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A visual motif wherein a character who is about to attempt some superhuman feat reaches out towards the sun (or the moon, Earth, etc.) with their hand, as if to grasp it. The camera then switches to his point of view as the hand "grabs" the selected celestial body via Perspective Magic. This symbolizes the human will to seize things that are just too big for them.
Additionally, it is the source of the expressions "reach for the stars", "shoot for the moon" and "touch the sky."
Not to be confused with cases where characters literally grasp the sun.
- In Neon Genesis Evangelion (The Movie), Asuka clutches at the sun while trying to get up after she gets fragged by mass produced Evas but refuses to give up.
- Asuka is, in fact, associated with the Sun several times throughout the series.
- In Mobile Suit Gundam 00, Lockon tries "grabbing" the Earth while he delivers his Famous Last Words.
- Love Hina: Keitarou does this to the Tokyo University clock tower.
- See the finale of the 2003 anime adaptation of Fullmetal Alchemist.
- Subverted in Hellsing, where Alucard does this to the moon.
- In the OVA series, Maxwell caresses the moon for a second while giving a speech.
- Tengen Toppa Gurren Lagann, naturally.
- Sorcerer Hunters: Carrot does this in the opening credits animation.
- Mayuri Shiina of Steins;Gate does this with some frequency. Okabe calls it Stardust Shake Hand. He does it himself at the climax of Episode 23.
- In Supreme Power, Hyperion flies into orbit for the first time as a boy, and looks down at Earth. Light from the sun gets in his eyes, and he puts his hand in front of him, over Earth. He pulls his hand back... and then puts it back in front of the world, as if to clutch it.
- Done in SinnerBlue:Dark's Misfortune by the eponymous protagonist.
- Subtle use of this trope in Apollo 13: Tom Hanks' character Jim Lovell makes a habit of obliterating the moon by holding his thumb in front of it and closing one eye so it seems to disappear.
- Later used in an Ironic Echo when he does the same trick with the Earth.
- And in fact, in real life, Lovell was the first astronaut to mention being able to cover the Earth with his thumb.
- One character in American Gods mimicks taking the moon, conjuring up a silver coin for the protagonist Shadow. When they meet again in a metaphysical place, she asks him for the coin back and literally puts it into the sky as its moon to light his way.
- Mad Sweeney does the exact same thing, only with the sun into a golden coin, showing off for Shadow while drunk(er). By the time he realizes that the coin he plucked was not just any coin and tries to get it back, Shadow's already buried it with his recently deceased wife. This act leads, through separate means, to Sweeney's death and his wife's resurrection. Later on, Shadow learns to do this himself.
- A famous bit of symbolism in The Great Gatsby involves the titular Anti-Hero reaching to grasp the light across the water (at Daisy's mansion).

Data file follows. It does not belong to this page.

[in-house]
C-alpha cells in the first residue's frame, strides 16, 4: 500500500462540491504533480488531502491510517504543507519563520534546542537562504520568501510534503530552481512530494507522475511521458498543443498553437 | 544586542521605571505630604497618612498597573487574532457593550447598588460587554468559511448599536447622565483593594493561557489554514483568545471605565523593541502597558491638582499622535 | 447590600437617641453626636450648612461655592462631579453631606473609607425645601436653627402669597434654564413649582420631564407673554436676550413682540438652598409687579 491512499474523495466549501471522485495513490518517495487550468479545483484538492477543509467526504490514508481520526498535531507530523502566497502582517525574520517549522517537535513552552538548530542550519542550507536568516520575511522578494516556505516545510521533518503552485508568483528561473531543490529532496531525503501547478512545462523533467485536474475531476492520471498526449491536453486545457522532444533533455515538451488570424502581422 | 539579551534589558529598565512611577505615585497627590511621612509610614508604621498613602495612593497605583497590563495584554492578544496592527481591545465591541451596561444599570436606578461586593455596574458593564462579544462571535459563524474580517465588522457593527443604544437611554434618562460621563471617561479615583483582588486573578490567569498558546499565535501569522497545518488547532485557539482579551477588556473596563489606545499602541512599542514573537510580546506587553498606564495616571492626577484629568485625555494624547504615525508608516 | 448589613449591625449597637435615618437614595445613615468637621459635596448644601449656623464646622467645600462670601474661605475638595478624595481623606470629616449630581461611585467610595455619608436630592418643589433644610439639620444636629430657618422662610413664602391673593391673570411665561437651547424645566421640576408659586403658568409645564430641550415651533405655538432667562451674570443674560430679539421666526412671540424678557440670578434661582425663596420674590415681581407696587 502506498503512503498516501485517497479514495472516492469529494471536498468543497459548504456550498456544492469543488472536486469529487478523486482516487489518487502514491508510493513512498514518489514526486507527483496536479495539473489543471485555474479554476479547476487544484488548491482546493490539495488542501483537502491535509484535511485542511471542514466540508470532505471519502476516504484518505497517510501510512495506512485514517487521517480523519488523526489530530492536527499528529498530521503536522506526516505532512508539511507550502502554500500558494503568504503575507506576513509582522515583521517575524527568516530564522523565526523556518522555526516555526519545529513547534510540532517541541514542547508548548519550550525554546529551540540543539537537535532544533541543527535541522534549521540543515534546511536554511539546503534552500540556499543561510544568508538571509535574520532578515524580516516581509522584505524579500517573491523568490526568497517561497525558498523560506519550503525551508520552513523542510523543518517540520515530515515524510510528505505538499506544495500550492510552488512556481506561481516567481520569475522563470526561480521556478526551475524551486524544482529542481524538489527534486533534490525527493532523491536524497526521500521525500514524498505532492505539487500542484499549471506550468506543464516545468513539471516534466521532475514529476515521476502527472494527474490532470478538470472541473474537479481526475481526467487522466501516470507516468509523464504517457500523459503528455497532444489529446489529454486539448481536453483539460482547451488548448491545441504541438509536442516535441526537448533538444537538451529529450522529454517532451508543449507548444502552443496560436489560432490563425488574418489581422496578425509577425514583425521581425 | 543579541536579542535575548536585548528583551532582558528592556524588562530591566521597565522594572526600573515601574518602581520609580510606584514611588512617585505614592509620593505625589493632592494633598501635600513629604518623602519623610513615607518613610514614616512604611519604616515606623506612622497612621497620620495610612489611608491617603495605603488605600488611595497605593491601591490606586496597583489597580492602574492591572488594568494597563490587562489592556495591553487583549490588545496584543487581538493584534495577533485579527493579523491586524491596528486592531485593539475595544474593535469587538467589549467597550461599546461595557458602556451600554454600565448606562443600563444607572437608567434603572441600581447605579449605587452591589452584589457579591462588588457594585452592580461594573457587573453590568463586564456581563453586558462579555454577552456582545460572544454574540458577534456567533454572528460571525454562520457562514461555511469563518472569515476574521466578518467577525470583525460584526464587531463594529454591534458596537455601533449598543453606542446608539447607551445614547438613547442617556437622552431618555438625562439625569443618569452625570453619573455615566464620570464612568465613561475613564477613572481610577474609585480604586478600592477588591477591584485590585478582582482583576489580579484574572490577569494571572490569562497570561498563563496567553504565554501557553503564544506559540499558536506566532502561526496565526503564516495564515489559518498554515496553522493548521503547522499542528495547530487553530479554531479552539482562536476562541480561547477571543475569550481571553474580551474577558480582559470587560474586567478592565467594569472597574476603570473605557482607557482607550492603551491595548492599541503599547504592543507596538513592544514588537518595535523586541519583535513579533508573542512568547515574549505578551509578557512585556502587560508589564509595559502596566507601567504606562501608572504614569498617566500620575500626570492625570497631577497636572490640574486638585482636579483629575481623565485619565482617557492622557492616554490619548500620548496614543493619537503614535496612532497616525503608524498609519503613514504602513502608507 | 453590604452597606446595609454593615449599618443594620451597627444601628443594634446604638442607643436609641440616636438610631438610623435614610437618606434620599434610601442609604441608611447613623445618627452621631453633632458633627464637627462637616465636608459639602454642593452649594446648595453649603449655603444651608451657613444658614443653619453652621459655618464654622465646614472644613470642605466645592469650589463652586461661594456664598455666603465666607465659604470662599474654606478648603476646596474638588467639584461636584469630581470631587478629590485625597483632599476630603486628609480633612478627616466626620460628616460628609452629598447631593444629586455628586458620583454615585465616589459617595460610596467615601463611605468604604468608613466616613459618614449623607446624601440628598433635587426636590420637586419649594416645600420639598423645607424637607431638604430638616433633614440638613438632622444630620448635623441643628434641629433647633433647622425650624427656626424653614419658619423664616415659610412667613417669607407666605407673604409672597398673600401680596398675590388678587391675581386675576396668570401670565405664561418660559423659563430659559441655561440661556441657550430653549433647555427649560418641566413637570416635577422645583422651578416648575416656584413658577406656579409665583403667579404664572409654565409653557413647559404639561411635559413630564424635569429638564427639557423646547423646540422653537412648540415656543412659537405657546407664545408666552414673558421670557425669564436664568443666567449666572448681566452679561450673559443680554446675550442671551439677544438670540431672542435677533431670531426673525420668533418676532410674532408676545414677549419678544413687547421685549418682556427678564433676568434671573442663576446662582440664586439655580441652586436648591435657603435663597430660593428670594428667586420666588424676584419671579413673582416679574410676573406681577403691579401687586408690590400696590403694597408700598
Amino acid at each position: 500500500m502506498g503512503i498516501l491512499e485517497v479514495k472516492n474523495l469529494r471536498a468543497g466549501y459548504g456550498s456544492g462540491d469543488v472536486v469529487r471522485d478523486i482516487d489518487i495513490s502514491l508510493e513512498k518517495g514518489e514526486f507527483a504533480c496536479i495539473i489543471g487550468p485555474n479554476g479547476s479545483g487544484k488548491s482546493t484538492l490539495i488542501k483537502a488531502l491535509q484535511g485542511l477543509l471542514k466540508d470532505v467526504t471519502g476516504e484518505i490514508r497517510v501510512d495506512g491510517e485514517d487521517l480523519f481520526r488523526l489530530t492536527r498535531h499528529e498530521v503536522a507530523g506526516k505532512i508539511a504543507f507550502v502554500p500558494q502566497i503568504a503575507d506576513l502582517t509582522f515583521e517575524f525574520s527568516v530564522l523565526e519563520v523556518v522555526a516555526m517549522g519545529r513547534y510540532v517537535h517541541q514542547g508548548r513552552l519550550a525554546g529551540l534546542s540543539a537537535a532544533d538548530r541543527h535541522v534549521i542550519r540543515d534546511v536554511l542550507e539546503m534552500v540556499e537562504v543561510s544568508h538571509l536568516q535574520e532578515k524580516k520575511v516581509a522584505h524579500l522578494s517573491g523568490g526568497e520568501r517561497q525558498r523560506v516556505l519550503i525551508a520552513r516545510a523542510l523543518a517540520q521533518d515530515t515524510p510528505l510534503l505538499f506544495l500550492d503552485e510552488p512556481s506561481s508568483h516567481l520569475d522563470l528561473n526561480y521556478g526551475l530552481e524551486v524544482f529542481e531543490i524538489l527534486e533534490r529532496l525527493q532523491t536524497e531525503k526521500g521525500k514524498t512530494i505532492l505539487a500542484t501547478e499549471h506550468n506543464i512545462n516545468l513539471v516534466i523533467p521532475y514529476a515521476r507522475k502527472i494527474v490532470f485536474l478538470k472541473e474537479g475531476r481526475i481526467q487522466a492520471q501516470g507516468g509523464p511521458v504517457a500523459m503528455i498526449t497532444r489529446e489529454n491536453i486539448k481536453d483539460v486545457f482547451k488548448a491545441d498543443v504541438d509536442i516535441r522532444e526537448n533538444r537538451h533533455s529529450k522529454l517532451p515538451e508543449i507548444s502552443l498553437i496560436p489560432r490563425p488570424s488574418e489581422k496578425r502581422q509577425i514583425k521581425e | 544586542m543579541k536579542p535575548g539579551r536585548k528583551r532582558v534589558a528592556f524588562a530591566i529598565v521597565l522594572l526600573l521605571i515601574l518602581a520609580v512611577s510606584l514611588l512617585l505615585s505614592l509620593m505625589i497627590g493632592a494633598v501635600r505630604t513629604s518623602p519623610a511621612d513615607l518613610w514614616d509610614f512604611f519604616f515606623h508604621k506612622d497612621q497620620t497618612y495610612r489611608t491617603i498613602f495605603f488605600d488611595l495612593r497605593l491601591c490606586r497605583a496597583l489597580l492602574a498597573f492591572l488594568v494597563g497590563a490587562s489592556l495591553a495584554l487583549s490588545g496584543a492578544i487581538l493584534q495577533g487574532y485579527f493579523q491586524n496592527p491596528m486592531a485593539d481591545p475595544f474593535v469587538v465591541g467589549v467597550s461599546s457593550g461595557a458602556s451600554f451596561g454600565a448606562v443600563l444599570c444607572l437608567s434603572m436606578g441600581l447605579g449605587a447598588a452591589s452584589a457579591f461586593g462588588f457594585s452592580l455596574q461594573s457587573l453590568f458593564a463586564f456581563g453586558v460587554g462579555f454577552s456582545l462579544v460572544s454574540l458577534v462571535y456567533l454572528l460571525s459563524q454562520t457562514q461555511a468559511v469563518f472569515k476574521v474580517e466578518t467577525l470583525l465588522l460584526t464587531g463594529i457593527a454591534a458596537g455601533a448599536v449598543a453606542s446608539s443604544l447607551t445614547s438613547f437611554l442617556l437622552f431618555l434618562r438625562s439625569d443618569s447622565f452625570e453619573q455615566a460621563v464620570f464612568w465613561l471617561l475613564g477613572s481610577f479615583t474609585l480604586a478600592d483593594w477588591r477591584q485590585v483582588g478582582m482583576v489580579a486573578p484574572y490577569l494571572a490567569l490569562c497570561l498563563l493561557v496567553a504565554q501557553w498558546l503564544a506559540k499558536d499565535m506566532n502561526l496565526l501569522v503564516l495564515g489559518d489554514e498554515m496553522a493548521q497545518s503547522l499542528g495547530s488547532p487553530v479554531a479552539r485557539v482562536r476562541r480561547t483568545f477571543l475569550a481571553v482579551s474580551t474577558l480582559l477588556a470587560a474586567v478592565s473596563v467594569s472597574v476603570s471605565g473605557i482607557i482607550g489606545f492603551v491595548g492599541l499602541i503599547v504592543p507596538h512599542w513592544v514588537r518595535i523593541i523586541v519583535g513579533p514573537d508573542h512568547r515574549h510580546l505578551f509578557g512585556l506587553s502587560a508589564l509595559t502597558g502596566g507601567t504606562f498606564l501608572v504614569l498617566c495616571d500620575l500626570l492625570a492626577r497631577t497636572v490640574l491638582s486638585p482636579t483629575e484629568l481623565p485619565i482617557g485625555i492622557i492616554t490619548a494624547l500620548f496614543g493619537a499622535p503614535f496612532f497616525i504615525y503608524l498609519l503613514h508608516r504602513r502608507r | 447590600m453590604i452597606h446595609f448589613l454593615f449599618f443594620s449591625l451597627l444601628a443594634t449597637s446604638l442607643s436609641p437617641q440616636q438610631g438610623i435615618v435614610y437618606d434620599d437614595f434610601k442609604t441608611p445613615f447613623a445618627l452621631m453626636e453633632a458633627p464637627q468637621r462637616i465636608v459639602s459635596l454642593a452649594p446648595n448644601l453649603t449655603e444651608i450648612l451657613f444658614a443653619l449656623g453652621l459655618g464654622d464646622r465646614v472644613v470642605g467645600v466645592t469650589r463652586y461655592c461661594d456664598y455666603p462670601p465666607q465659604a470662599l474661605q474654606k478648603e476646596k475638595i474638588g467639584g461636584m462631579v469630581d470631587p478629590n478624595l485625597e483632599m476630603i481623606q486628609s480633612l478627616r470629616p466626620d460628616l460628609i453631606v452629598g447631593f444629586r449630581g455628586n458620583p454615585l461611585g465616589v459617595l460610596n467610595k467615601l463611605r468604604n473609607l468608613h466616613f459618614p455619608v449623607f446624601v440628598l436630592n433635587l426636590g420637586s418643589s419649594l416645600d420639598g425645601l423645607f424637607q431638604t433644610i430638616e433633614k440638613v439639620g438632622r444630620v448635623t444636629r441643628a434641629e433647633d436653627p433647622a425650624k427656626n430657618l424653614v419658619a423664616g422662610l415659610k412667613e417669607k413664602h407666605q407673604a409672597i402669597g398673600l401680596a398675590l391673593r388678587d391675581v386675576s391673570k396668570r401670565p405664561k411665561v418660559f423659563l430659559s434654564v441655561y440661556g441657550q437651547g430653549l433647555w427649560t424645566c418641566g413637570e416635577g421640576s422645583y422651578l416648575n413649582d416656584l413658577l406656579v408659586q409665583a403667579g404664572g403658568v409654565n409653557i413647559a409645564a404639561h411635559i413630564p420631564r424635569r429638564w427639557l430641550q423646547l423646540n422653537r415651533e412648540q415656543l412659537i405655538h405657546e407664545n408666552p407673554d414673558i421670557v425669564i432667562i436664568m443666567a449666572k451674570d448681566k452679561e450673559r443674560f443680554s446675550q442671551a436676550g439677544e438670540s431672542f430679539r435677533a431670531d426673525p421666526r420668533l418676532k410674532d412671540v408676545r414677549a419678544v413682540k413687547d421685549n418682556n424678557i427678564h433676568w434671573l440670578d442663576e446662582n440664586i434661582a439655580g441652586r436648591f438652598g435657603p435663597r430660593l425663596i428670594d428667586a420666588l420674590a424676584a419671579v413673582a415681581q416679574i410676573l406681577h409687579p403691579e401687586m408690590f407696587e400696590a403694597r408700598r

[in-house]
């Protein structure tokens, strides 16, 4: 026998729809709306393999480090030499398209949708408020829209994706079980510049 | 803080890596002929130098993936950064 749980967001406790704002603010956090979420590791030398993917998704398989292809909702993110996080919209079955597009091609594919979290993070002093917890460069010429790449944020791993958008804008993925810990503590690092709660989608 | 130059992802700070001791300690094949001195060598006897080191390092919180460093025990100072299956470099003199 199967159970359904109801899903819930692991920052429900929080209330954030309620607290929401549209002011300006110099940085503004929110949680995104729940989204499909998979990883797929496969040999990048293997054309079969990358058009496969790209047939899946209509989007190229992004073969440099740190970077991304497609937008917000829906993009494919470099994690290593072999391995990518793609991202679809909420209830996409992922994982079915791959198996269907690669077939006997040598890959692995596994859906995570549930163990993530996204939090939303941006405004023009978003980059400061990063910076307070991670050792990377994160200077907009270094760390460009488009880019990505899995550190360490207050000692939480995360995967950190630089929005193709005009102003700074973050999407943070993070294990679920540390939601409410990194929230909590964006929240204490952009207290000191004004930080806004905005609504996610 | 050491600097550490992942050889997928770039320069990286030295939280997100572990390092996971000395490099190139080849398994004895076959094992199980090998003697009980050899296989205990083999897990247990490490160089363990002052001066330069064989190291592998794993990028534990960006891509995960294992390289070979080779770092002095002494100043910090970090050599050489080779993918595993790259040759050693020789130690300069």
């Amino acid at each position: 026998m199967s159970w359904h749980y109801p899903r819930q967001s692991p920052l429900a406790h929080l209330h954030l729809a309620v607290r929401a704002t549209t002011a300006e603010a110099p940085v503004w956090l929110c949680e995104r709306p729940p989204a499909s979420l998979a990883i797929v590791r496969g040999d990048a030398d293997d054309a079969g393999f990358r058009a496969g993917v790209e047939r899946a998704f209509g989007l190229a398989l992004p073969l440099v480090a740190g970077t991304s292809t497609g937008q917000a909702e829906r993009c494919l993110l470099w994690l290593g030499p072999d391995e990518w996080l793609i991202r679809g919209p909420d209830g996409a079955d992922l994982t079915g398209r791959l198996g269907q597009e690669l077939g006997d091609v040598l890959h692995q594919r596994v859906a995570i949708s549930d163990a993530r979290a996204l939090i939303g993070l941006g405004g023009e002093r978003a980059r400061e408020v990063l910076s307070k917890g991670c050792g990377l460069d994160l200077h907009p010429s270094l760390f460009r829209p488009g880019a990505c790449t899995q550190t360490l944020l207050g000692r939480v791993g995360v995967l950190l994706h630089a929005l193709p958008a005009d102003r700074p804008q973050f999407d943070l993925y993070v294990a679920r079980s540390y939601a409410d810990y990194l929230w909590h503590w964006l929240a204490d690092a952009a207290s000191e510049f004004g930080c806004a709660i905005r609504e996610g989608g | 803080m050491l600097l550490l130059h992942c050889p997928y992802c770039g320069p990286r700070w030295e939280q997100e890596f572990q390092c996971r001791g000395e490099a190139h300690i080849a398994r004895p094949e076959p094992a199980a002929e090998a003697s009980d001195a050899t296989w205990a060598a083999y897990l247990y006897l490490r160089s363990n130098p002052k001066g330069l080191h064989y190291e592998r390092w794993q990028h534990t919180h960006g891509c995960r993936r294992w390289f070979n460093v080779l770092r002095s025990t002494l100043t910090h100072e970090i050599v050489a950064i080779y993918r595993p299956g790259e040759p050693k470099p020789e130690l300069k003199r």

- In the Merlin miniseries, the wizard appears to grab the moon and manipulate it like a coin, but then revealed that it was "just a trick". I gotta say, some trick!
- Part of Magishine and the Solaris Knight's rollcall posing.
- This theme comes up a lot in the Gloria Estefan's 1996 Olympic theme song, "Reach."
- Also, Duran Duran's "Reach Up for the Sunrise".
- Lumine (not Sigma!) does this during his motive rant at the end of Mega Man X 8.
- Dante sort of does this to The Savior in Devil May Cry 4, holding his hand up to the towering statue from far away so that his hand appears larger than it. He says "You don't look so big from where I'm standing."
- Tsukasa does this during the normal ending of visual novel Swan Song.
- Asura from Asura's Wrath does this with the moon. Before punching his way to the floating city of Shinto with the same hand.
- In Gunnerkrigg Court, Coyote shows Annie the extent of his powers by plucking the moon from the sky for her to touch. It's left ambiguous as to whether he actually removed the moon or employed some trickery to make it look like he did.
- Inhuman goes into Cinne's thought process a bit, punctuated by him "pulling up the sun".
- Invoked but avoided, by nature of the "fight", in the final showdown of The Flight of Dragons: when Ommadon threatens to rip the sun from the sky above and use it to scorch the land, Peter defeats the spell by stating as fact that the "sun" he's reaching for is actually an afterimage.
- Not exactly the sun, but in Buzz Lightyear of Star Command, after sending a drone to spy on the Little Green Men's Unimind, Emperor Zurg does this as he observes the mystical orb through a screen.
- General Shiva tries doing it just before his death in Exo Squad. but the sun is obscured by clouds.
- There's a series of PSAs encouraging children to go out and play that has them using the sun as a ball. One is set to "Why Does The Sun Shine?" as recorded by They Might Be Giants.